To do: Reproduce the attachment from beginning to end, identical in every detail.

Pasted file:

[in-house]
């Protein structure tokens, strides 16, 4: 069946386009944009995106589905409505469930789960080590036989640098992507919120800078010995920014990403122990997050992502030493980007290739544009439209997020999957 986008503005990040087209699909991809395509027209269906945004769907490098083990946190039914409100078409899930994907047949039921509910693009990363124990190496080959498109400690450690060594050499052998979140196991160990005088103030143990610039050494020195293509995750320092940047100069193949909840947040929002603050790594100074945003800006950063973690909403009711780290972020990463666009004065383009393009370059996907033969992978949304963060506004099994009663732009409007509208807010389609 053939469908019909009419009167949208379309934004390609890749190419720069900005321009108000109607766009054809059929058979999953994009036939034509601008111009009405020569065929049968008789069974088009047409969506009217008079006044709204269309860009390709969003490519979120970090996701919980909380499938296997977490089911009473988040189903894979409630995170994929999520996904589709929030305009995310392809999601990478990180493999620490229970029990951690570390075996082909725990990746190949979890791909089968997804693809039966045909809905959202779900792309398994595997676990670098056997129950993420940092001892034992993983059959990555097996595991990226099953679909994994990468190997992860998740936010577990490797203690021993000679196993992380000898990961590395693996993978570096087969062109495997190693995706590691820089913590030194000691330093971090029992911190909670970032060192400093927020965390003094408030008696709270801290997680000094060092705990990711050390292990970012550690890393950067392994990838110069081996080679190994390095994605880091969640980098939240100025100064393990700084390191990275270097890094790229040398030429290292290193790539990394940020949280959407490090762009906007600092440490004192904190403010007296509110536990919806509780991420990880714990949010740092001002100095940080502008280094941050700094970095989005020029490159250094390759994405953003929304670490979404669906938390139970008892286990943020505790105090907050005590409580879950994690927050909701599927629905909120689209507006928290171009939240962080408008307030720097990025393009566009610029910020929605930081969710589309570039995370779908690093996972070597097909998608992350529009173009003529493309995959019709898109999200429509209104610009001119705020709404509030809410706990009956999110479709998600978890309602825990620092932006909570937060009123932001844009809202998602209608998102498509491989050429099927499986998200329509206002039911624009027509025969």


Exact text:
[in-house]
């Protein structure tokens, strides 16, 4: 069946386009944009995106589905409505469930789960080590036989640098992507919120800078010995920014990403122990997050992502030493980007290739544009439209997020999957 986008503005990040087209699909991809395509027209269906945004769907490098083990946190039914409100078409899930994907047949039921509910693009990363124990190496080959498109400690450690060594050499052998979140196991160990005088103030143990610039050494020195293509995750320092940047100069193949909840947040929002603050790594100074945003800006950063973690909403009711780290972020990463666009004065383009393009370059996907033969992978949304963060506004099994009663732009409007509208807010389609 053939469908019909009419009167949208379309934004390609890749190419720069900005321009108000109607766009054809059929058979999953994009036939034509601008111009009405020569065929049968008789069974088009047409969506009217008079006044709204269309860009390709969003490519979120970090996701919980909380499938296997977490089911009473988040189903894979409630995170994929999520996904589709929030305009995310392809999601990478990180493999620490229970029990951690570390075996082909725990990746190949979890791909089968997804693809039966045909809905959202779900792309398994595997676990670098056997129950993420940092001892034992993983059959990555097996595991990226099953679909994994990468190997992860998740936010577990490797203690021993000679196993992380000898990961590395693996993978570096087969062109495997190693995706590691820089913590030194000691330093971090029992911190909670970032060192400093927020965390003094408030008696709270801290997680000094060092705990990711050390292990970012550690890393950067392994990838110069081996080679190994390095994605880091969640980098939240100025100064393990700084390191990275270097890094790229040398030429290292290193790539990394940020949280959407490090762009906007600092440490004192904190403010007296509110536990919806509780991420990880714990949010740092001002100095940080502008280094941050700094970095989005020029490159250094390759994405953003929304670490979404669906938390139970008892286990943020505790105090907050005590409580879950994690927050909701599927629905909120689209507006928290171009939240962080408008307030720097990025393009566009610029910020929605930081969710589309570039995370779908690093996972070597097909998608992350529009173009003529493309995959019709898109999200429509209104610009001119705020709404509030809410706990009956999110479709998600978890309602825990620092932006909570937060009123932001844009809202998602209608998102498509491989050429099927499986998200329509206002039911624009027509025969």